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Keyword: infrastructure

$76.7 million included for social safety net

Baltimore County Executive Kevin Kamenetz presented the Fiscal Year 2017 Budget Message and State of the County Address to the County Council this morning.

The County’s General Fund Operating Budget for FY 2017 is $1.99 billion, an increase of 1.27% above the previous year. The budget is within the Council’s spending affordability guidelines.

This year’s capital budget totals more than $383 million, including $127 million in PAYGO funds. $195.7 million, or 51% of the total, is dedicated to school renovation and construction projects for Baltimore County Public Schools.

Budget holds line on taxes and maintains bond rating

  • No increase in property tax rate – 28th year in a row
  • No increase in income tax rate – 24th year in a row
  • Maintains Triple AAA bond rating – one of only 42 counties in the nation to achieve top rating from all three Wall Street agencies

Labor Agreements

  • 2% COLA for general government and Baltimore County Public Schools, CCBC and BCPL employees

Education highlights:

  • $195.7 million for school renovation and construction projects
  • $66.4 million in PAYGO (general funds and debt premium) for BCPS capital projects

$1.3 billion Schools for our Future

  • 15 new schools
  • 11 additions
  • Every Baltimore County Public School will have central air conditioning
  • Providing central air conditioning for an additional 50,563 students
  • 12,289 new seats built
  • Net gain of 7,925 new seats

New Schools

Bedford Elementary, funded July 1, 2019

Berkshire Elementary, funded July 1, 2018

Catonsville Elementary, opens August 2016

Chadwick Elementary, funded July 1, 2019

Colgate Elementary, funded July 1, 2019

Dundalk Elementary, funded July 1, 2017

Lansdowne Elementary, opens August 2018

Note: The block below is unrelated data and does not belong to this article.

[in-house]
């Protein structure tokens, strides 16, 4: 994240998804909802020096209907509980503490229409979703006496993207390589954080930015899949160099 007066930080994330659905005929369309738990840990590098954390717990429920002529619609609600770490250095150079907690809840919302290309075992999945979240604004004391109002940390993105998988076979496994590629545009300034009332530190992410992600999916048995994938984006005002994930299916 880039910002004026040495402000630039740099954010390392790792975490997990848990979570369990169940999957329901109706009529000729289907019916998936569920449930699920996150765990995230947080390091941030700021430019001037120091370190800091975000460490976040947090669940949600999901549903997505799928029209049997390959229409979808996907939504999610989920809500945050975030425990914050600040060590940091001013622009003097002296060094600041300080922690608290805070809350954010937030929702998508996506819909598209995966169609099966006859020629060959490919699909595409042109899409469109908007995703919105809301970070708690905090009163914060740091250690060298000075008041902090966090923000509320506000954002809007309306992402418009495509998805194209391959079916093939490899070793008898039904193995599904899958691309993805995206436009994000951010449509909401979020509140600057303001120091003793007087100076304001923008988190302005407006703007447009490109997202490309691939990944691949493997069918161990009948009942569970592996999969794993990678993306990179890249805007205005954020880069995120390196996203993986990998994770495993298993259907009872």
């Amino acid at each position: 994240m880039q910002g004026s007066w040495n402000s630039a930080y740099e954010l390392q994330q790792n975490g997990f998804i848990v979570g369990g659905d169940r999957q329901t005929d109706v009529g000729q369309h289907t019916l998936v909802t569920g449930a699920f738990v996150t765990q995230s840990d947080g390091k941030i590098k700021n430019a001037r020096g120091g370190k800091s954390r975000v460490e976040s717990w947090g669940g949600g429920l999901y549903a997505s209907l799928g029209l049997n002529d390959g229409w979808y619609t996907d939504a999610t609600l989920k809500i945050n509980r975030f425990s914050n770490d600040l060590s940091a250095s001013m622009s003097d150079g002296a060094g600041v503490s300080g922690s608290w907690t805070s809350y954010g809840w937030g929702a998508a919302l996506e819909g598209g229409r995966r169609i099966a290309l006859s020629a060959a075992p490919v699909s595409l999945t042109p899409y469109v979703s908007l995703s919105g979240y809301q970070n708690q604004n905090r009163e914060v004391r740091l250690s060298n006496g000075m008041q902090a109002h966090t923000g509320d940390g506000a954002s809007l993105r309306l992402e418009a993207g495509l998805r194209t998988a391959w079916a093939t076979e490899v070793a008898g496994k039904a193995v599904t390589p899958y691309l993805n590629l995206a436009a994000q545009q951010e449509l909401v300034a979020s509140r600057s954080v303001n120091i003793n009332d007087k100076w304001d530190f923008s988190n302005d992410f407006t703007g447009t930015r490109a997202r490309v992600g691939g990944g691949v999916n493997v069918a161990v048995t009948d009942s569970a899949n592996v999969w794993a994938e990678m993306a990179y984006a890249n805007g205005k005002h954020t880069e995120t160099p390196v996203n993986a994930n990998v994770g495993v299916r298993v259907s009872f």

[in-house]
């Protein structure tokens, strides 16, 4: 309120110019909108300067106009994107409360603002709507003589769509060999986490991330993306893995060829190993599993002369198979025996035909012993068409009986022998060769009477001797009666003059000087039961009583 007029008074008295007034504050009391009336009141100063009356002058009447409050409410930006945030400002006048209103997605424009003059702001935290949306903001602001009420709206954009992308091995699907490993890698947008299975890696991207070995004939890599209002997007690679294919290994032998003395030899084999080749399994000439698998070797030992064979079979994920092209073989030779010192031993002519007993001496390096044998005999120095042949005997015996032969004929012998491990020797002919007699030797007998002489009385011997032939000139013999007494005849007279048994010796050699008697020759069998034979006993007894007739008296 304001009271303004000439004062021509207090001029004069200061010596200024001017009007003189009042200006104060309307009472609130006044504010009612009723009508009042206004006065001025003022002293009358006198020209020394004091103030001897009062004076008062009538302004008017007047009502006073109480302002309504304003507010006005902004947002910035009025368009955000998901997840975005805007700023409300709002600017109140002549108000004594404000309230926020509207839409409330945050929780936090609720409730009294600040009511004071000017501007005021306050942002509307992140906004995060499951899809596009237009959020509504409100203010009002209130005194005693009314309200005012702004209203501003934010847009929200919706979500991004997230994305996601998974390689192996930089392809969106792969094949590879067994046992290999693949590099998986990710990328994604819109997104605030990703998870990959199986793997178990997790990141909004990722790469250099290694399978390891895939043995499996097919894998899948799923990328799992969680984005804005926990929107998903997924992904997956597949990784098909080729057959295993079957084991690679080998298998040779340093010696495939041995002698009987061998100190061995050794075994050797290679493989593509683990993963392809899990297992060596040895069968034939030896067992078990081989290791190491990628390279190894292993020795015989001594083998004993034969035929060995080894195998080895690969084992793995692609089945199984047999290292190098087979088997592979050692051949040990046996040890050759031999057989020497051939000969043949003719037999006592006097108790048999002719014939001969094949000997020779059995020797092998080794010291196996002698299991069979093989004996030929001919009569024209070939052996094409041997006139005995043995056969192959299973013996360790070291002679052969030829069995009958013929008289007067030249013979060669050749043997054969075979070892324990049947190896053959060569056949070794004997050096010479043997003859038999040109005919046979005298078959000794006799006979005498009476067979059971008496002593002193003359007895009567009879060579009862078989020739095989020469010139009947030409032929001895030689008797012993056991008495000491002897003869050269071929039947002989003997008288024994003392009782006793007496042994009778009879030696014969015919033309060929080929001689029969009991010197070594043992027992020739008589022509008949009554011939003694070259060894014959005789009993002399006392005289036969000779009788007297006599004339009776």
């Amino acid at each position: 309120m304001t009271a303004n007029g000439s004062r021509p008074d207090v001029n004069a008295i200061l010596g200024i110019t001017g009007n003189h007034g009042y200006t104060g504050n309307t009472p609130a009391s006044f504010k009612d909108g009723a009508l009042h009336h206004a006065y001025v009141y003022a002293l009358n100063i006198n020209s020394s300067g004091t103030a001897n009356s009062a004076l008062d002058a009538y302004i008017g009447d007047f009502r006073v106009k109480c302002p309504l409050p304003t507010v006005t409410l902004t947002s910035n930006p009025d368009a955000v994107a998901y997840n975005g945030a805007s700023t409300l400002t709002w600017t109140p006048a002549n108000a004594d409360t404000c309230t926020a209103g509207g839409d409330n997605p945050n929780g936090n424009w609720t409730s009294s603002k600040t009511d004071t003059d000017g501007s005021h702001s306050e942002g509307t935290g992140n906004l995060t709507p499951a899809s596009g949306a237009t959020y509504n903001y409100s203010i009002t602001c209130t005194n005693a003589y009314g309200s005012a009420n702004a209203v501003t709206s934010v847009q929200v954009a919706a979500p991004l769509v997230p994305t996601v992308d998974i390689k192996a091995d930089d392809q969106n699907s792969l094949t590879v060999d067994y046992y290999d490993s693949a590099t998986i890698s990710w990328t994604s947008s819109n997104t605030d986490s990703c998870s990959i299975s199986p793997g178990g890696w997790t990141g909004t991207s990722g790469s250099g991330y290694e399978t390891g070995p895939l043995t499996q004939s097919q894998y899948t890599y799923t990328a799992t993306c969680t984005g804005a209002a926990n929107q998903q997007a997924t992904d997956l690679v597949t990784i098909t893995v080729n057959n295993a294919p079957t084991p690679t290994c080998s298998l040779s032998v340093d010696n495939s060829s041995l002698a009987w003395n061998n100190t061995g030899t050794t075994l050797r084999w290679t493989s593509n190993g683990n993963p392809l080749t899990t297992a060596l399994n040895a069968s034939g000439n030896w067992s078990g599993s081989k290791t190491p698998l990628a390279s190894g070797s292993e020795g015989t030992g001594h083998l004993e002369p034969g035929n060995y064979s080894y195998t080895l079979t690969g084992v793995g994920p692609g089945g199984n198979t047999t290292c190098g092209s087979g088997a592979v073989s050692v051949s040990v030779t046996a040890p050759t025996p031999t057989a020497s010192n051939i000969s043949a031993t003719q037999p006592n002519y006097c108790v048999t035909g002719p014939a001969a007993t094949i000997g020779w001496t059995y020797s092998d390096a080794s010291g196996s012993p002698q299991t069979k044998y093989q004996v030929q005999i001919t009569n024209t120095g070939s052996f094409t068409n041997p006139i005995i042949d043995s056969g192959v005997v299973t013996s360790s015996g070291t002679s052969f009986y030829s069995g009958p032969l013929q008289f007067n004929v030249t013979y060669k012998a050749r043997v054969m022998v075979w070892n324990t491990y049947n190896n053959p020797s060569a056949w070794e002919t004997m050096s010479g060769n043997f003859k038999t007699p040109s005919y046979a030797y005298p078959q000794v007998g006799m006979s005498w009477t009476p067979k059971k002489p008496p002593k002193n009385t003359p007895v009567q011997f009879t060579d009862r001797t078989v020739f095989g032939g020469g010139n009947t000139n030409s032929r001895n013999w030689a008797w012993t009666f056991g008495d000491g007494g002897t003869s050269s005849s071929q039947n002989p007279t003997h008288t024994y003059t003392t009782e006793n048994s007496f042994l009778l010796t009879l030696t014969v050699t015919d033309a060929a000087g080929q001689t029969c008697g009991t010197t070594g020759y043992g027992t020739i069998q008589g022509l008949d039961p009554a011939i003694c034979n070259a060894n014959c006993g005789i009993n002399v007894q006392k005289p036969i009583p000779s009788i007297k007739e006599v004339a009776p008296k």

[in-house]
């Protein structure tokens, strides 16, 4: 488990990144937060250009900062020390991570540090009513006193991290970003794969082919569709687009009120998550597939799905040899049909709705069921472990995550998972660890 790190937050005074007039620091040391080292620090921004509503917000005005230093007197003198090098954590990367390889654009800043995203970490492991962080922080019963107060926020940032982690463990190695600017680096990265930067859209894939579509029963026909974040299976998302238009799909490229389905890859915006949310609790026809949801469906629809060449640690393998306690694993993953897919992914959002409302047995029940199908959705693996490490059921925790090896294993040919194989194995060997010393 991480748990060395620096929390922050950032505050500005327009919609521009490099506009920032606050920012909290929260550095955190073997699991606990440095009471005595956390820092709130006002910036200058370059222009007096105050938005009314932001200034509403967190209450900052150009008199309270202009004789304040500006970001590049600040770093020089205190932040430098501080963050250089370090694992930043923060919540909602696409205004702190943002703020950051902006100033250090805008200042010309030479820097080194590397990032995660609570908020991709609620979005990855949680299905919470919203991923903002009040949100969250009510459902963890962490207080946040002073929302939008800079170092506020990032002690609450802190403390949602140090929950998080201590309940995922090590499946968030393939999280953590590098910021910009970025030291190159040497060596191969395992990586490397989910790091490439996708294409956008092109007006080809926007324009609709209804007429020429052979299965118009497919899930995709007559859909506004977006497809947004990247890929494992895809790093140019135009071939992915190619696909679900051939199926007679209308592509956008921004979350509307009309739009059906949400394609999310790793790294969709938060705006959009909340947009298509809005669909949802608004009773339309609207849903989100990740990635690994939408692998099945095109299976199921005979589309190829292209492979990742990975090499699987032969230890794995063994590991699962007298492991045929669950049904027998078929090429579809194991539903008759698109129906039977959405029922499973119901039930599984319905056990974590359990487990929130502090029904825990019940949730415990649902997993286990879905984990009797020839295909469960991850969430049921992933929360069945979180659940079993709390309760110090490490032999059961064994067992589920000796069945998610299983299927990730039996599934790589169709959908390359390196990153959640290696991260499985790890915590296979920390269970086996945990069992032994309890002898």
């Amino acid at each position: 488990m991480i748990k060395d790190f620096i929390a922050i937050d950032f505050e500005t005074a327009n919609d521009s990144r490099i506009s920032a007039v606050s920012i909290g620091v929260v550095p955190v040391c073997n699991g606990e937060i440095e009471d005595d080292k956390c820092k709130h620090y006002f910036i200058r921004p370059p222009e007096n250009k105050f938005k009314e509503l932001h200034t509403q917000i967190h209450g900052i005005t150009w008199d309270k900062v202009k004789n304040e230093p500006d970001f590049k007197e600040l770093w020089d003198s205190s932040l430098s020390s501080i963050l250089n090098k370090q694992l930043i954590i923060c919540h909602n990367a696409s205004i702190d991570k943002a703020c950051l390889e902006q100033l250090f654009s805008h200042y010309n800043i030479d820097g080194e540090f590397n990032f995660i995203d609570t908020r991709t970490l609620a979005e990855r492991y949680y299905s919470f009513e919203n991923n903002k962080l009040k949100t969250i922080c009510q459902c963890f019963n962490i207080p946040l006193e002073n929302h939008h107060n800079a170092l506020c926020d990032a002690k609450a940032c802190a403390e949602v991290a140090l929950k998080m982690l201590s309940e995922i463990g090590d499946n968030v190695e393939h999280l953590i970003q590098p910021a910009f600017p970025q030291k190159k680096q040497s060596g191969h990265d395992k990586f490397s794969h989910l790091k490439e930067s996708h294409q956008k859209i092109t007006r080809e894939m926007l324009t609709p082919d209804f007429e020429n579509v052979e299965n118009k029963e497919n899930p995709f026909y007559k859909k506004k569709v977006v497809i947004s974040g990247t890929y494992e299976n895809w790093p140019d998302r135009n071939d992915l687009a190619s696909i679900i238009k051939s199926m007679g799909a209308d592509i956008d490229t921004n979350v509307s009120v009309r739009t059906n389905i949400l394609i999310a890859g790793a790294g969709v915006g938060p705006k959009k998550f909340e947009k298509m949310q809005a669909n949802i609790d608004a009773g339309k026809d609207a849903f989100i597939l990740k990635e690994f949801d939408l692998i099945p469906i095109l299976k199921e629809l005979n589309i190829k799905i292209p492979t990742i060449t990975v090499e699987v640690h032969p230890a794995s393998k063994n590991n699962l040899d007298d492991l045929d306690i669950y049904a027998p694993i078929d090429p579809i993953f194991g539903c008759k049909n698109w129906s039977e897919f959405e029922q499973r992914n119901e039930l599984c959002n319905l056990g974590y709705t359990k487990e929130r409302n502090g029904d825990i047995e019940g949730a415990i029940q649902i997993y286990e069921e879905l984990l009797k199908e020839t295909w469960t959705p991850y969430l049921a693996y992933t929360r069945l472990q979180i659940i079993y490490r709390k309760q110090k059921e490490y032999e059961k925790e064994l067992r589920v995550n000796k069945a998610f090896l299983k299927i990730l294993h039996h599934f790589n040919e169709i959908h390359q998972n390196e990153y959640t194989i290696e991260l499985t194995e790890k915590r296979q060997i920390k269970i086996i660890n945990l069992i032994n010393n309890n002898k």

Lyons Mill Elementary School, opened August 2015

Mays Chapel Elementary School, opened August 2014

NE area- Joppa Road site, opens August 2018

NE area- Ridge Road site, funded July 1, 2019

Relay Elementary, opens August 2017

Summit Park Elementary, funded July 1, 2019

Victory Villa Elementary, opens August 2018

Westowne Elementary, opens August 2016

Additions

Deer Park Elementary, funded July 1, 2019

Fort Garrison Elementary, funded July 1, 2019

Hampton Elementary School, opened August 2013

Hereford High School, opened August 2015

Padonia International Elementary, opens August 2017

Pikesville High School, complete August 2016

Red House Run Elementary, funded July 1, 2019

Scotts Branch Elementary, funded July 1, 2019

Sparks Elementary School, opened August 2015

Stoneleigh Elementary School, opened August 2013

Westchester Elementary, opens August 2016

Central Air Conditioning Project Installation Schedule

August 2016

August 2017

August 2018

August 2019

Carney ES
Chase ES
Halstead ES
Hawthorne ES
Joppa View ES
Villa Cresta ES

Baltimore Highlands ES
Bear Creek ES
Chapel Hill ES
Edmondson Heights ES
Franklin MS
Grange ES
Kingsville ES
Oakleigh ES
Overlea HS
Pleasant Plains ES
Pot Spring ES

Arbutus MS
Battle Grove ES
Charlesmont ES
Church Lane ES
Dumbarton MS
Reisterstown ES
Orems ES

Dulaney HS
Franklin HS
Golden Ring MS
Kenwood HS
Lansdowne HS
Middle River MS
Patapsco Center for the Arts
Southwest Academy
Stemmers Run MS
Woodlawn HS

Other education highlights:

  • 130 new teaching positions for BCPS (below)
  • 76.6 teachers to support enrollment growth
  • 4 teachers to support foreign language in 4th grade
  • 26.6 additional ESOL teachers
  • 20 additional teachers for special education and teachers of at-risk youth
  • 2.5 positions for pre-kindergarten

"One constant during my time with Baltimore County has been the incredible support of Team BCPS partners and two of the strongest examples are County Executive Kevin Kamenetz and the members of the County Council.  Their commitment to not only our academic initiatives but also to modernizing existing schools and building new schools to accommodate our growing student population has been unwavering and deliberate.  I applaud our County's unwavering commitment to education, and I look forward to our continued collaboration on behalf of our 111,000 plus students,” said Dr. S. Dallas Dance, Baltimore County Public School Superintendent.

Budget Highlights

  • $349 million for public safety (Police, Fire, Corrections and 911) – 18% of general fund budget
  • $76.8 million to support social safety net programs to support Health and Human Services, homeless programs, support for seniors, housing opportunities and assistance to victims of domestic violence
  • $52.8 million to support culture and leisure in Baltimore County and the region
    • $32.8 million Baltimore County Public Library
    • $11 million Recreation and Parks            
    • $9 million in grants for nonprofits supporting the arts, entrepreneurship, and health and human services

Budget Description

FY15

FY16

%Change

FY17